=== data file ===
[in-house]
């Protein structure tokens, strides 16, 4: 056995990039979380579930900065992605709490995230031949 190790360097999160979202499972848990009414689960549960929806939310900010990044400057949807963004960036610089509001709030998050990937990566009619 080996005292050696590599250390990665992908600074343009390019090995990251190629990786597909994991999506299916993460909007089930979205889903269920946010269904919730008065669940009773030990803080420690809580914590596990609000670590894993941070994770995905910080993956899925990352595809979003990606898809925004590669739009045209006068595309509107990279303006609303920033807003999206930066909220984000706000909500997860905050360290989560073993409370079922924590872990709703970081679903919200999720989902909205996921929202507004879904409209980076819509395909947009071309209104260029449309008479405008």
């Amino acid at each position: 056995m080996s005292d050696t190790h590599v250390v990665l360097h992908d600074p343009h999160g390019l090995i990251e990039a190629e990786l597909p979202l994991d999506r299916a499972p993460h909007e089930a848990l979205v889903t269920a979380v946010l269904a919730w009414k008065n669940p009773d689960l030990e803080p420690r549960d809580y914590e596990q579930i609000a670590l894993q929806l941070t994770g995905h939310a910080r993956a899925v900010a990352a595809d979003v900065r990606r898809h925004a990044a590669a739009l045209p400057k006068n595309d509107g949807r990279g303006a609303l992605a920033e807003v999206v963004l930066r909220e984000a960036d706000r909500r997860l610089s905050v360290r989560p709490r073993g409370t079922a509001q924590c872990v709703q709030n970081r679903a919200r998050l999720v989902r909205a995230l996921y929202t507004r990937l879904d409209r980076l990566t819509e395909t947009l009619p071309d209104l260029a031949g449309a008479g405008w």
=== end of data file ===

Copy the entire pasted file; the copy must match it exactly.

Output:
[in-house]
């Protein structure tokens, strides 16, 4: 056995990039979380579930900065992605709490995230031949 190790360097999160979202499972848990009414689960549960929806939310900010990044400057949807963004960036610089509001709030998050990937990566009619 080996005292050696590599250390990665992908600074343009390019090995990251190629990786597909994991999506299916993460909007089930979205889903269920946010269904919730008065669940009773030990803080420690809580914590596990609000670590894993941070994770995905910080993956899925990352595809979003990606898809925004590669739009045209006068595309509107990279303006609303920033807003999206930066909220984000706000909500997860905050360290989560073993409370079922924590872990709703970081679903919200999720989902909205996921929202507004879904409209980076819509395909947009071309209104260029449309008479405008």
């Amino acid at each position: 056995m080996s005292d050696t190790h590599v250390v990665l360097h992908d600074p343009h999160g390019l090995i990251e990039a190629e990786l597909p979202l994991d999506r299916a499972p993460h909007e089930a848990l979205v889903t269920a979380v946010l269904a919730w009414k008065n669940p009773d689960l030990e803080p420690r549960d809580y914590e596990q579930i609000a670590l894993q929806l941070t994770g995905h939310a910080r993956a899925v900010a990352a595809d979003v900065r990606r898809h925004a990044a590669a739009l045209p400057k006068n595309d509107g949807r990279g303006a609303l992605a920033e807003v999206v963004l930066r909220e984000a960036d706000r909500r997860l610089s905050v360290r989560p709490r073993g409370t079922a509001q924590c872990v709703q709030n970081r679903a919200r998050l999720v989902r909205a995230l996921y929202t507004r990937l879904d409209r980076l990566t819509e395909t947009l009619p071309d209104l260029a031949g449309a008479g405008w």